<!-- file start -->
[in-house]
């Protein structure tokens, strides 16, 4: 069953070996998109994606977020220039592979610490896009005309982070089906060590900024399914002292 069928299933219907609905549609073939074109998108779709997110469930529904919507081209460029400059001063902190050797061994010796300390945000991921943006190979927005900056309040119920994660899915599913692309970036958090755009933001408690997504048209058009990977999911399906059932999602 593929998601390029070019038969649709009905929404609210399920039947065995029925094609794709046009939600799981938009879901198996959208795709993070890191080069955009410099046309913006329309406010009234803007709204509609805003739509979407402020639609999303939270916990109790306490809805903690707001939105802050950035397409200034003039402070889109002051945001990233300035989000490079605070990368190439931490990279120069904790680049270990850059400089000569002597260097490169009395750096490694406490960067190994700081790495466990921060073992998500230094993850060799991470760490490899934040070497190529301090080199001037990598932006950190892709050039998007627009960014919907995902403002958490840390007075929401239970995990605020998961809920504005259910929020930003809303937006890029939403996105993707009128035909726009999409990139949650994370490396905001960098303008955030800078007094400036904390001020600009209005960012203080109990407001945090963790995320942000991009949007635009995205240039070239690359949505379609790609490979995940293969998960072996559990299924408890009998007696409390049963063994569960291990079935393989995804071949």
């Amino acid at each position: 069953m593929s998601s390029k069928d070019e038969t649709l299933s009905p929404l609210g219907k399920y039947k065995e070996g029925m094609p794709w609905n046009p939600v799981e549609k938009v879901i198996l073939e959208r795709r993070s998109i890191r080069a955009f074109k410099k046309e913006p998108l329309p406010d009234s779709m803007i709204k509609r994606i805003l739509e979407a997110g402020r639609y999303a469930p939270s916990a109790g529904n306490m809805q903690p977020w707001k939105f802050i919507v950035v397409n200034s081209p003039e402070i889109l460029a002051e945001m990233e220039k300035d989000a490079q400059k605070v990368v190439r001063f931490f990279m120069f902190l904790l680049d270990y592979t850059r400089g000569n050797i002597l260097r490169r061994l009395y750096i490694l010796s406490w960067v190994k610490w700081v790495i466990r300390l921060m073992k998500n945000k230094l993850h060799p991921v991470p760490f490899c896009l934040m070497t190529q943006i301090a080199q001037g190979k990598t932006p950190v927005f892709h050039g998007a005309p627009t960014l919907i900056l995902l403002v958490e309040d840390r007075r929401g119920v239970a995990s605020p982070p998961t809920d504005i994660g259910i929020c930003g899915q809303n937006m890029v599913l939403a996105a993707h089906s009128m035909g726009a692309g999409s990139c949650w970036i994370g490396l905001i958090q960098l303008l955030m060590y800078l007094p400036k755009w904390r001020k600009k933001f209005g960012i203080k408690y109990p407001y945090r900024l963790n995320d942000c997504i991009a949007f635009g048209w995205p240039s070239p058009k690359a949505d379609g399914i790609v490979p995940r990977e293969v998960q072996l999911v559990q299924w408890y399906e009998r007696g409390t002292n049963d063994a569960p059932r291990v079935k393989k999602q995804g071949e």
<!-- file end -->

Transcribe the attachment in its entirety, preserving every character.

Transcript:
[in-house]
């Protein structure tokens, strides 16, 4: 069953070996998109994606977020220039592979610490896009005309982070089906060590900024399914002292 069928299933219907609905549609073939074109998108779709997110469930529904919507081209460029400059001063902190050797061994010796300390945000991921943006190979927005900056309040119920994660899915599913692309970036958090755009933001408690997504048209058009990977999911399906059932999602 593929998601390029070019038969649709009905929404609210399920039947065995029925094609794709046009939600799981938009879901198996959208795709993070890191080069955009410099046309913006329309406010009234803007709204509609805003739509979407402020639609999303939270916990109790306490809805903690707001939105802050950035397409200034003039402070889109002051945001990233300035989000490079605070990368190439931490990279120069904790680049270990850059400089000569002597260097490169009395750096490694406490960067190994700081790495466990921060073992998500230094993850060799991470760490490899934040070497190529301090080199001037990598932006950190892709050039998007627009960014919907995902403002958490840390007075929401239970995990605020998961809920504005259910929020930003809303937006890029939403996105993707009128035909726009999409990139949650994370490396905001960098303008955030800078007094400036904390001020600009209005960012203080109990407001945090963790995320942000991009949007635009995205240039070239690359949505379609790609490979995940293969998960072996559990299924408890009998007696409390049963063994569960291990079935393989995804071949």
């Amino acid at each position: 069953m593929s998601s390029k069928d070019e038969t649709l299933s009905p929404l609210g219907k399920y039947k065995e070996g029925m094609p794709w609905n046009p939600v799981e549609k938009v879901i198996l073939e959208r795709r993070s998109i890191r080069a955009f074109k410099k046309e913006p998108l329309p406010d009234s779709m803007i709204k509609r994606i805003l739509e979407a997110g402020r639609y999303a469930p939270s916990a109790g529904n306490m809805q903690p977020w707001k939105f802050i919507v950035v397409n200034s081209p003039e402070i889109l460029a002051e945001m990233e220039k300035d989000a490079q400059k605070v990368v190439r001063f931490f990279m120069f902190l904790l680049d270990y592979t850059r400089g000569n050797i002597l260097r490169r061994l009395y750096i490694l010796s406490w960067v190994k610490w700081v790495i466990r300390l921060m073992k998500n945000k230094l993850h060799p991921v991470p760490f490899c896009l934040m070497t190529q943006i301090a080199q001037g190979k990598t932006p950190v927005f892709h050039g998007a005309p627009t960014l919907i900056l995902l403002v958490e309040d840390r007075r929401g119920v239970a995990s605020p982070p998961t809920d504005i994660g259910i929020c930003g899915q809303n937006m890029v599913l939403a996105a993707h089906s009128m035909g726009a692309g999409s990139c949650w970036i994370g490396l905001i958090q960098l303008l955030m060590y800078l007094p400036k755009w904390r001020k600009k933001f209005g960012i203080k408690y109990p407001y945090r900024l963790n995320d942000c997504i991009a949007f635009g048209w995205p240039s070239p058009k690359a949505d379609g399914i790609v490979p995940r990977e293969v998960q072996l999911v559990q299924w408890y399906e009998r007696g409390t002292n049963d063994a569960p059932r291990v079935k393989k999602q995804g071949e």